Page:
'The longest war:' Fayetteville Observer salutes veterans of Global War on Terrorism


Pfc.  Jonathan Bodine, left, and Pfc. Christopher Deal of 1st Platoon, D Company, 2nd Battalion, 508th Parachute Infantry Regiment, 4th Brigade Combat Team, pull security at Gran Mama bridge in Sartek while scouting the location for an Afghan local police strong point.

This Veterans Day, we salute the men and women who served in the Global War on Terrorism. 

From profiles to mental health to the VFW to women's role in the fight, these are the columns and stories we featured in our special Veterans Day section:

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Multiple deployments show Bragg troops play key role in war on terror

A common phrase in these parts is “When the president calls 911, the phone rings at Fort Bragg,” so it’s no surprise that special operations forces from the post were on the front lines when the Global War on Terror started.

The calls have been coming ever since as soldiers from Fort Bragg would deploy to Afghanistan, Iraq and other areas to fight in what has become known as America’s longest war. From the special operations forces who were on the ground in Afghanistan in 2001 to the paratroopers from the 82nd Airborne Division who protected the U.S. Embassy in Iraq this year, Fort Bragg has answered the calls over and over and over. Read the full column here.

Bragg troops use unique skills to keep nation safe during war on terror

The unique nature of the Global War on Terrorism called attention to the skills of Fort Bragg troops and emphasized the important roles their units play in the nation’s security, historians say.

A history of Fort Bragg on its website talks about the importance of the post in what has become the nation’s longest war.

“Fort Bragg serves a vital role in the war on terror, deploying and supporting more troops than any other post, in support of Operations Enduring Freedom, Iraqi Freedom and New Dawn,” the post’s website says. Read the full story here.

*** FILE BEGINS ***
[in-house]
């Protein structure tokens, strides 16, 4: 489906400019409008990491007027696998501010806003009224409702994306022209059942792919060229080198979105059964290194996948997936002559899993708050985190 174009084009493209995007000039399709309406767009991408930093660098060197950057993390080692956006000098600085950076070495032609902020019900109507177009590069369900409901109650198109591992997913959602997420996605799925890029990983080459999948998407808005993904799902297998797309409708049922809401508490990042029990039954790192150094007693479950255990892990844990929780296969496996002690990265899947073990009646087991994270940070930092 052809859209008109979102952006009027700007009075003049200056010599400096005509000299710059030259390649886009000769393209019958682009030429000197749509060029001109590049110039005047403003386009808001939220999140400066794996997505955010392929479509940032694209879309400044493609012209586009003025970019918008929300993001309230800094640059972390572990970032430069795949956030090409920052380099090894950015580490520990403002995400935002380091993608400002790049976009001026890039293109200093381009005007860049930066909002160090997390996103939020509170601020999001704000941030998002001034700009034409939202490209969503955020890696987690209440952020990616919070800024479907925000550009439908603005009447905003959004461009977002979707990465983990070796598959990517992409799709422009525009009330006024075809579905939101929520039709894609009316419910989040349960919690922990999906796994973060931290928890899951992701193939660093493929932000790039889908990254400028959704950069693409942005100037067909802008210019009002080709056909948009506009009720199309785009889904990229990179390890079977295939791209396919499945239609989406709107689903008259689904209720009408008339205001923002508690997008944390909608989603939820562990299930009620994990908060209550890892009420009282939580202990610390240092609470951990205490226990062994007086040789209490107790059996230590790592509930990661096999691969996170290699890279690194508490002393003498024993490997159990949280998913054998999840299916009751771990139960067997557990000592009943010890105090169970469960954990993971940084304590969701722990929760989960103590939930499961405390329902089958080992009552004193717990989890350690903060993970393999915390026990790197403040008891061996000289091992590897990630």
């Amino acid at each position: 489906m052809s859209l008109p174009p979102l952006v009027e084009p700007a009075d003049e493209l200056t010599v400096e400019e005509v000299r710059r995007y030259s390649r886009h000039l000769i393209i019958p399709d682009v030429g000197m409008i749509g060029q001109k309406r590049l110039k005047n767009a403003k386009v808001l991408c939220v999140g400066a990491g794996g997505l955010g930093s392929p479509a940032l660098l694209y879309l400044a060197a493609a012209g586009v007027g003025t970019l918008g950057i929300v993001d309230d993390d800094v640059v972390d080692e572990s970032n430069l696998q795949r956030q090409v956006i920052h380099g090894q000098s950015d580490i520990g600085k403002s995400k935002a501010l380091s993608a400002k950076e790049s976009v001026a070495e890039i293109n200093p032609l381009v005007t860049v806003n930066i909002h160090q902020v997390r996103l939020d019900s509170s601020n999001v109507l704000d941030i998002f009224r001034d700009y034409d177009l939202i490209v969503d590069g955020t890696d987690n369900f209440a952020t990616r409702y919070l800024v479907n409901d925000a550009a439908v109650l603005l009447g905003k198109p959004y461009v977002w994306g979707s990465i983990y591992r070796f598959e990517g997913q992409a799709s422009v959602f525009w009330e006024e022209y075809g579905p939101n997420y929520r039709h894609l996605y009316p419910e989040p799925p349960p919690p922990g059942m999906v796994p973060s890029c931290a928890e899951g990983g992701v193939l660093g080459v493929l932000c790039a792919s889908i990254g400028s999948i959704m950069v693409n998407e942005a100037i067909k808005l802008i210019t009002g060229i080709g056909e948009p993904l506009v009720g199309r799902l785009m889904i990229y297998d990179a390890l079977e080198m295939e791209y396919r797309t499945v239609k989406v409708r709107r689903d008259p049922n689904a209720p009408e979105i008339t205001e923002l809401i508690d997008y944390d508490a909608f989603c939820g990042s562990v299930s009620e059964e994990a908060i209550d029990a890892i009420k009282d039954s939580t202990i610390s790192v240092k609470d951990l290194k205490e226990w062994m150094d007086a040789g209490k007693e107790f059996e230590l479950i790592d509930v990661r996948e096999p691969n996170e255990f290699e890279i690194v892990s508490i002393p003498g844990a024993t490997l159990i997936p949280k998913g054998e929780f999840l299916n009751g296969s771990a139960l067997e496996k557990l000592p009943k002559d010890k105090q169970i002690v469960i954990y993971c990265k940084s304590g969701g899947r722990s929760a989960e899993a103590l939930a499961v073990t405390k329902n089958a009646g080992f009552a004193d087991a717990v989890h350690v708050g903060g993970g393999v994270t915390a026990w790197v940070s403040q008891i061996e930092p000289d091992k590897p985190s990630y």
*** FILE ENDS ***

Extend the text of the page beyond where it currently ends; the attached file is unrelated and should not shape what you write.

Women's role in Global War on Terrorism evolves, officially recognized

Women deploying in support of battlefield operations during the Global War on Terrorism is not new. 

But as the Army’s mission has changed during the war, which has included several operations, what has been new during the past decade is the role of women in combat being officially recognized. Read the full story here.

Gen. Michael Garrett: This Veterans Day, we honor the generations who served

The United States recognizes Veterans Day on the anniversary of the armistice that ended World War I on Nov. 11, 1918, and we reflect on the words cited in the 1926 congressional resolution proclaiming: “Commemorate this date with thanksgiving and prayer ... to perpetuate peace through goodwill and mutual understanding.”

These statements apply in 2020 more than ever. Today, we join the Department of Veterans Affairs and all Americans in “Honoring Those Who Served,” the 2020 Veterans Day theme.

This year, as we commemorate the 75th anniversary of the end of World War II, we especially honor the veterans who served from the Greatest Generation. World War II veterans profoundly changed the world. Sixteen million Americans served, and that number does not count the military contractors and civilian workers who supported our fighting men and women. This war brought about the iconic Rosie the Riveter, representing the women who entered the workforce across a wide variety of occupations including in factories, healthcare facilities for our war wounded, and on the War Production Board – as all of America pulled together to win the war. Read the full column here.

Rick's Place provides respite for military families and veterans

A sign along the entrance to Rick’s Place in Fayetteville sums up the park’s mission:

“Slow down,” it reads, “you are entering a stress-free zone.”

For the past six years, the 50-acre site near the Arran Lakes neighborhood has been providing just that for the military, veterans and their families — a safe space to escape the pressures of military life. Read fully story here.

Vets receiving new methods of treatment for PTSD

The Global War on Terror often fails to end for service members once they redeploy home to the United States.

They often bring shards of war back home with them, both physical injuries and mental issues that can prove difficult to overcome.